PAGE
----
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Freeing Yourself from Anxiety: An Interview With Tamar Chansky, PhD


Do we know anyone without it?

I mean, yes, some people don’t admit to having it. But it is assumed these days that if you have a pulse, you have anxiety.

One of my best teachers on this topic is Tamar Chansky, a clinical psychologist and one of the nation’s leading experts on anxiety disorders. She is the acclaimed author of several books, including Freeing Your Child from Anxiety, and the founder and director of the Children’s and Adult Center for OCD and Anxiety.

I am a huge fan of her work. I think I was introduced to it by my therapist, when I was terrified that my son would end up with a brain like mine. And then, through blogging, I came to know Dr. Chansky on a personal level, and she has impressed me even more so, because she communicates in a language I can understand! It’s great!

Her first few books were geared toward children’s anxiety and negative thoughts, but the same wisdom she offers for kids works for adults too. In fact, I have always applied her kids’ advice to me.

3 Comments to
Freeing Yourself from Anxiety: An Interview With Tamar Chansky, PhD

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  1. As a family counselor with forty years of experience I salute author Ms. Chansky and Ms Borchard for this excellent, hopeful article. Every person with an anxiety problem will identify with the scenarios presented. The exceptionally, practical advice will bring a lot of hope to a lot of people. One word of encouragement to folks applying the four steps: find someone to help you stick with these steps. Maybe it’s a family member or a therapist. The steps are absolutely right on and they will take more than several weeks to become a habit. Outside support will give the needed encouragement. Thanks again for the inspiring article. Gary M Unruh MSW, Author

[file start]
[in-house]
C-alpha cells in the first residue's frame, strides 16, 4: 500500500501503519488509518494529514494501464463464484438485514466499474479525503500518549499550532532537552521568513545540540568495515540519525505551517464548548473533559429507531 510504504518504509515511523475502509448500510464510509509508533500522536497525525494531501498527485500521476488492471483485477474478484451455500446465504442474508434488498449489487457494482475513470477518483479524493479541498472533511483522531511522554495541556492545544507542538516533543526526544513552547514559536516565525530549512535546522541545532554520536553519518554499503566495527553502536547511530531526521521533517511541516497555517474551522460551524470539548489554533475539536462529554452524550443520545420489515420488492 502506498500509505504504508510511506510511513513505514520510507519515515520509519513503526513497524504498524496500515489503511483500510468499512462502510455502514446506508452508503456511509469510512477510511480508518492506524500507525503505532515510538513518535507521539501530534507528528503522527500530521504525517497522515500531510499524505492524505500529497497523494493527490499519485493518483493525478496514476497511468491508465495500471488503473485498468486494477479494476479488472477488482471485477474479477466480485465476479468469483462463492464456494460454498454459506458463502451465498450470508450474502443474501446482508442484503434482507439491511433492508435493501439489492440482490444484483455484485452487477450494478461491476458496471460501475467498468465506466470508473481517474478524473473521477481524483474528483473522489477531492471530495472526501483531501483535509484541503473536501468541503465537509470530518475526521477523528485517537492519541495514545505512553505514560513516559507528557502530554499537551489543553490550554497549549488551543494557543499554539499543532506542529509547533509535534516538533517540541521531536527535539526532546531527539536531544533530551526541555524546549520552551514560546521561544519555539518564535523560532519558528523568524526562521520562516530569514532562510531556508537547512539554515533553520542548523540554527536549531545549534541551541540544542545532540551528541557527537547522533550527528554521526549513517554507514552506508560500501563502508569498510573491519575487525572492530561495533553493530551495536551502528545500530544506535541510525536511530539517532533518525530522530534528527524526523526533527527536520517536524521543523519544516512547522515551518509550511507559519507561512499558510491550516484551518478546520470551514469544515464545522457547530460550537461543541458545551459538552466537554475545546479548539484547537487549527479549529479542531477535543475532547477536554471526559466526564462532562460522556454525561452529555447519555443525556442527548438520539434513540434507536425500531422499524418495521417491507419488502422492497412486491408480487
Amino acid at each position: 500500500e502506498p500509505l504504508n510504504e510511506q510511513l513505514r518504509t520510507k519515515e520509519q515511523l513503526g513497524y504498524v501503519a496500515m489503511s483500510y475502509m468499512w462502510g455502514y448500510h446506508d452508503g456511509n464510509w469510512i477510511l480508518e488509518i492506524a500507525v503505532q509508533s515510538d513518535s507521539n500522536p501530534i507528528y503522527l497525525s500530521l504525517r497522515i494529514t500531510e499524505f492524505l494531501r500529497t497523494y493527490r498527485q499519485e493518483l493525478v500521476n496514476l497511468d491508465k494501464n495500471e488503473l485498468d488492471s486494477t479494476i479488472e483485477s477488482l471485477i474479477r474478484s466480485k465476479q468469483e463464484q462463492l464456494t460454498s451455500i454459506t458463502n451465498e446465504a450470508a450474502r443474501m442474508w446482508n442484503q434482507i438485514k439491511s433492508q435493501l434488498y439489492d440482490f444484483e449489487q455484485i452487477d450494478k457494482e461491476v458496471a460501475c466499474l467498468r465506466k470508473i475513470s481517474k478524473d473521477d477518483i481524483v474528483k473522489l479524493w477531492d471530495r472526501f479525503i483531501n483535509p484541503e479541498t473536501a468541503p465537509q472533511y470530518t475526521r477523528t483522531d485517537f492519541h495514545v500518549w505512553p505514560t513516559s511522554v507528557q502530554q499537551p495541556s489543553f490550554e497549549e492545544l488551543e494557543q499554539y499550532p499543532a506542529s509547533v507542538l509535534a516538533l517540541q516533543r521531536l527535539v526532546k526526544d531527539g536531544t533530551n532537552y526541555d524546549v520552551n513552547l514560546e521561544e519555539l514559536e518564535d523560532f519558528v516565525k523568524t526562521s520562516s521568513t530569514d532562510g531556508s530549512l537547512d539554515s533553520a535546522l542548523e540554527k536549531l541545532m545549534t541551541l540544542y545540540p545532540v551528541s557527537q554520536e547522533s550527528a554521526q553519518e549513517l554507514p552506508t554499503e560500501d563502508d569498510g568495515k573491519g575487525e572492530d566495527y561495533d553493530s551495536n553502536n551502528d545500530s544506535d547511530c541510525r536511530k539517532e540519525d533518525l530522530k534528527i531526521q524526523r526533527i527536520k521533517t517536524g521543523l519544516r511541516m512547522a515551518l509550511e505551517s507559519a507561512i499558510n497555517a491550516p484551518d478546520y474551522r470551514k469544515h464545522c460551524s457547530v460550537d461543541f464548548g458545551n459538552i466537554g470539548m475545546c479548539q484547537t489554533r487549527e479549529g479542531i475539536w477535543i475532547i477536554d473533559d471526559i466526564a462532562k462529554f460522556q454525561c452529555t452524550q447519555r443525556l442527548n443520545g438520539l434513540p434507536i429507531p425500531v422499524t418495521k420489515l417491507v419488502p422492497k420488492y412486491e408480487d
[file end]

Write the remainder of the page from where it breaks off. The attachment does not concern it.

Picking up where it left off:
2. Hello. I think we currently live stressed because we have imposed impossible expectations. Job expectations, expectations of money, family expectations, expectations of friends, etc … Advertising, society, modern life, make us think we need a lot of things to be happy. And if we do not have them feel unhappy. What a stress!
    Sorry for my English.

  3. Great article….As an advocate for OCD awareness,I find it especially helpful to read about neuroplasticity, and know that just because we’ve spent most of our lives worrying or thinking in a certain manner does not mean that we can’t retrain our brains….



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